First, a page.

Stand / Cross process of C41 Poundland Film in B/W Chemistry

Together in Death. Olympus XA2 (the 50p camera project). AgfaPhoto Vista Plus 200 (Poundland Film) C41. Developed in Rodinal.

I recently asked on a photography forum for a developing recipe to cross process C41 with b/w chemistry.  I was tickled, but a little chuffed, when someone answered by giving me a link to an old post about the subject …. from one of my own posts here on my blog!

I hadn’t cross processed Poundland film to b/w for a year or two, and when I did, I used Ilford ID11.  This time I wanted to use a rodinal / R09 developer, and I fancied stand processing.

For the Digital / N00b crowd.  What am I talking about?

  1. Cross Processing.  There are a number of different processes for film, and for printing.  The most common three are a) C41.  This is the process for developing colour negative film.  Some b/w films have also been produced that require C41.   b) E6.  This is the process for colour positive transparencies / slides.  c) True b/w negative.  The oldest process that is usually still done by hand rather than a photo lab.  Cross processing takes place when a photographer uses a process other than that intended by the film manufacturer.  Many Lomo photographers cross (both ways) C41 and E6 in order to get bizarre colours on prints/scans.  I am cross processing C41 Poundland film in b/w chemistry, because it is ultra cheapskate and tight fisted.
  2. Stand processing.  Hand processing film involves agitating or inverting a developing tank filled with a film, and diluted solutions of developer  at set intervals.  Typical dilutions for example for the rodinal developer are 1:19 or 1:25 of rodinal to water.  This moves the diluted developer through the film emulsions at a proven rate.  With Stand processing, you use much weaker dilutions of developer, and instead of regular inversions – leave the tank standing for a much longer time.  It saves on developer, allows you to have a meal or watch a movie, and is similar in some ways to slow cooking.  You can be several minutes out either way without disaster.

The stand process that I ended up using this time was that as suggested by the Massive Dev Chart for XP2 C41 in Rodinal / R09.

The recommendation was 1:100.  Yes, a pathetic 3 ml of Agfa Rodinal for a single 35mm film in my Paterson tank.  The recommended time at the optimum 20C was 120 minutes.  I put my used Poundland film in the tank.  Added the very diluted Rodinal, gave it several inversions, then sat it down with a few taps to dislodge air bubbles.

I then took Anita out to the local flea pit (cinema) where we watched the Pixel movie.  I returned maybe 130 minutes later.  Emptied out the developer, stopped, fixed, and rinsed.  Hung up the slippery brown thing to dry.

The above image is one scan.  I did enhance the levels a little on the scanned image, using Gimp software, but not that much.  I worked out that 3 ml of my Rodinal cost me about 8p (GBP £0.08).  The film a quid from Poundland.  Altogether, film, develop, fix, and scan cost me no more than £1.30.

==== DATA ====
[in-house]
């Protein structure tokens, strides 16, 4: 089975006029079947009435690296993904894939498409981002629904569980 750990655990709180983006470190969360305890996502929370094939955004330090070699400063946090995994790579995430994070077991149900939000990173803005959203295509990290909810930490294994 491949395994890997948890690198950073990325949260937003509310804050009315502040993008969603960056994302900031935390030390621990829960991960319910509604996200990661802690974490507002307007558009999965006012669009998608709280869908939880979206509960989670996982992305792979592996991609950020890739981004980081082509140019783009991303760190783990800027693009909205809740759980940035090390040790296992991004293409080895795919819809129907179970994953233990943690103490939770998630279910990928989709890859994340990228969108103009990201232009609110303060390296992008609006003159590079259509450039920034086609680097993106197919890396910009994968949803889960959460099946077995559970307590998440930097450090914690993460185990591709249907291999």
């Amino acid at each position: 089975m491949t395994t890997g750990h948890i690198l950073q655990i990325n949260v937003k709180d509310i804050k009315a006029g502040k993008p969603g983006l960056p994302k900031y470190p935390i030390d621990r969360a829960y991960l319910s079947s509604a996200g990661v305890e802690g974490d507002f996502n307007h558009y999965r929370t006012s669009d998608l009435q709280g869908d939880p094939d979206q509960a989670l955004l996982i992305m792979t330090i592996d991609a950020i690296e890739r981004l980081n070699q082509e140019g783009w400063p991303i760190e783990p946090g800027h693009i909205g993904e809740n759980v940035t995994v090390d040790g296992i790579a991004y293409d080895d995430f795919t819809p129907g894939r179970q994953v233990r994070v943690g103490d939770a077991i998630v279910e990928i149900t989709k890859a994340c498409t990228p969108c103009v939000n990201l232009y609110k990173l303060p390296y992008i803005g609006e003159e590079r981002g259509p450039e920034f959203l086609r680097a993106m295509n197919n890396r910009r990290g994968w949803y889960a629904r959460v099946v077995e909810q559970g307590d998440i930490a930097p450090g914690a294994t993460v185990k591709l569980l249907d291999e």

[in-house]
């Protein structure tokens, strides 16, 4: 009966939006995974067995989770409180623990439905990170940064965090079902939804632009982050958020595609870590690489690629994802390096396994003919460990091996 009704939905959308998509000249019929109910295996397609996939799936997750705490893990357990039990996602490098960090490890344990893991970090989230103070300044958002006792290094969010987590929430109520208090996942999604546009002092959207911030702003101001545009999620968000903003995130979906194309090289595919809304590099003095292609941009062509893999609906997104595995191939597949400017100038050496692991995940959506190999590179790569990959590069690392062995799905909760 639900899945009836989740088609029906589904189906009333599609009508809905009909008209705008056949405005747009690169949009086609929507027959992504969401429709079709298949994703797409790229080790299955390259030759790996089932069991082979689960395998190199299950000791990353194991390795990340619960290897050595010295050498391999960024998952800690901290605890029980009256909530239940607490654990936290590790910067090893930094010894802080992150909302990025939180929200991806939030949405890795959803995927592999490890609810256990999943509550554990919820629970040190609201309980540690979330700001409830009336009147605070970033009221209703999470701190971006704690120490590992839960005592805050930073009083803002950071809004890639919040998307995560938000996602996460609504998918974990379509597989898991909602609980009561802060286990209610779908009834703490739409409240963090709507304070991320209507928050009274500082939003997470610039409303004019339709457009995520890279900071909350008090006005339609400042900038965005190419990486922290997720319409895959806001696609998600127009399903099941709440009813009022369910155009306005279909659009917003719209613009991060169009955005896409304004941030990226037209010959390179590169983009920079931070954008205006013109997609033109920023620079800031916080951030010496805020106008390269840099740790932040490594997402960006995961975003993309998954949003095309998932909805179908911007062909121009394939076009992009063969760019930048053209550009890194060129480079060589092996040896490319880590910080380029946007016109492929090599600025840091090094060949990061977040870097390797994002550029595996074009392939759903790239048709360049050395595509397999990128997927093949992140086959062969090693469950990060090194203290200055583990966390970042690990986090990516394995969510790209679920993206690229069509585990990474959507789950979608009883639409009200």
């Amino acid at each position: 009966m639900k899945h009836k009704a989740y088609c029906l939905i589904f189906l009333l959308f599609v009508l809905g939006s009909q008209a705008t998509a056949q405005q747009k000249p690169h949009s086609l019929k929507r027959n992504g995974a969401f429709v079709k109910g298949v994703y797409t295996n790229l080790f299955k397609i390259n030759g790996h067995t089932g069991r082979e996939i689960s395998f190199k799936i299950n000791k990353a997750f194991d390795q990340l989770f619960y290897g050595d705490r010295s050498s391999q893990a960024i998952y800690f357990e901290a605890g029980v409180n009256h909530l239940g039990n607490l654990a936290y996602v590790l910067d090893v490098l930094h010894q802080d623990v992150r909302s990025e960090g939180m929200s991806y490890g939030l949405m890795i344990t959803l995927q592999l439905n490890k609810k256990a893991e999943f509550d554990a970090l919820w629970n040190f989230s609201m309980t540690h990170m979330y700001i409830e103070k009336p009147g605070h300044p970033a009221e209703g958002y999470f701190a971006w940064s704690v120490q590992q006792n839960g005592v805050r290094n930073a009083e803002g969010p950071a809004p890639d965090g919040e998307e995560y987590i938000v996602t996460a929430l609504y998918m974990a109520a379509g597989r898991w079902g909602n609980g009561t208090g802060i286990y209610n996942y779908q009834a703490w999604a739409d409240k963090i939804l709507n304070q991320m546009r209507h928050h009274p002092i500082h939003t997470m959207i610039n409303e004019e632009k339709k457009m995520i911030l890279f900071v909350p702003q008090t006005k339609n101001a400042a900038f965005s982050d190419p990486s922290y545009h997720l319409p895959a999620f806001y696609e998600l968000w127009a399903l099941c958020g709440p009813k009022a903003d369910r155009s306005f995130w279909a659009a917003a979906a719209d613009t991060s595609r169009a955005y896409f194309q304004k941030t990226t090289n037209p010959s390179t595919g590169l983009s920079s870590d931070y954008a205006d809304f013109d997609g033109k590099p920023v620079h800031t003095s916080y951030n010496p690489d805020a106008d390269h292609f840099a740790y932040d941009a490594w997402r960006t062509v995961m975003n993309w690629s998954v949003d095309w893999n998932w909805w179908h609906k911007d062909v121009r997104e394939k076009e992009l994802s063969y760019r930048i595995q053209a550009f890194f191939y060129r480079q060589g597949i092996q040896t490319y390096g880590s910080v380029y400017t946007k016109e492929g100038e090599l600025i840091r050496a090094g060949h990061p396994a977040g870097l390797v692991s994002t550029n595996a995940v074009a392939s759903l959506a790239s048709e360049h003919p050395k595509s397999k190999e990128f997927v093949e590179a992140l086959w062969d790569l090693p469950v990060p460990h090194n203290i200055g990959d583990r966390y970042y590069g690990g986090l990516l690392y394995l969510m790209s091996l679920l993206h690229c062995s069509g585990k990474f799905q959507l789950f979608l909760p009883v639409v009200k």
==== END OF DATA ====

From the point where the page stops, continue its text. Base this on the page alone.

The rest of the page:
Tight fisted?

One more thing.  This isn’t just about process and cost.  How does the image look?


12 thoughts on “Stand / Cross process of C41 Poundland Film in B/W Chemistry

  1. squonky says:

    It looks great! I’ve not tried Rodinal yet, would like to give it a try. It has been a while now since I shot any film (I know, I know) but I do have a few rolls ready to go – maybe into my Rolleiflex one day soon.

    Was it really 3 mg of Rodinal you used, not 3 ml? 3 milligrams sounds like a very small quantity indeed. I appreciate that’s the idea with stand developing, but 3 thousandths of a gramme?

  2. squonky says:

    So ml, millilitres? I’ll probably refer back here when I do get around to it 🙂 Would also like to try exactly what you did here, C41 processed with b&w chemicals. Your results show that this seems to be a great way to shoot b&w on the cheap! I’ll be off to Poundland next time I’m in town 🙂

  3. You’ve got much better results than when I tried it. I used HC110 and devd as if for HP5. Unusable rubbish.

    You’ve proved it can be done though.

    Being a simpleton, I like to stick with one developer for everything, but I might have to re-think that.

  4. Have processed Poundland film in D76 before using times for XP2 from the massive chart. Negatives were incredibly dark (though I was also having trouble with a sticky shutter on an eBay XA), though some scanned OK.

    • Hi Mark, to be honest, the next time that I used this system, the results were poor! It can be very hit or miss. Pretty much most b/w developers/fixers “could” work, but as I have said – a lot of it is down to the scanning.

  5. stephen says:

    can you really still buy film in Poundland? Just dusting off my Pentax ME Super for the first time since the 1980’s and want to check for light leaks!

    • Yes you can. Some stores sometimes run out, and occasionally people panic that it’s all over – but certainly, in all of the local stores that I’ve looked around here – there are stocks of AgfaPhoto Vista Plus 200 x 24

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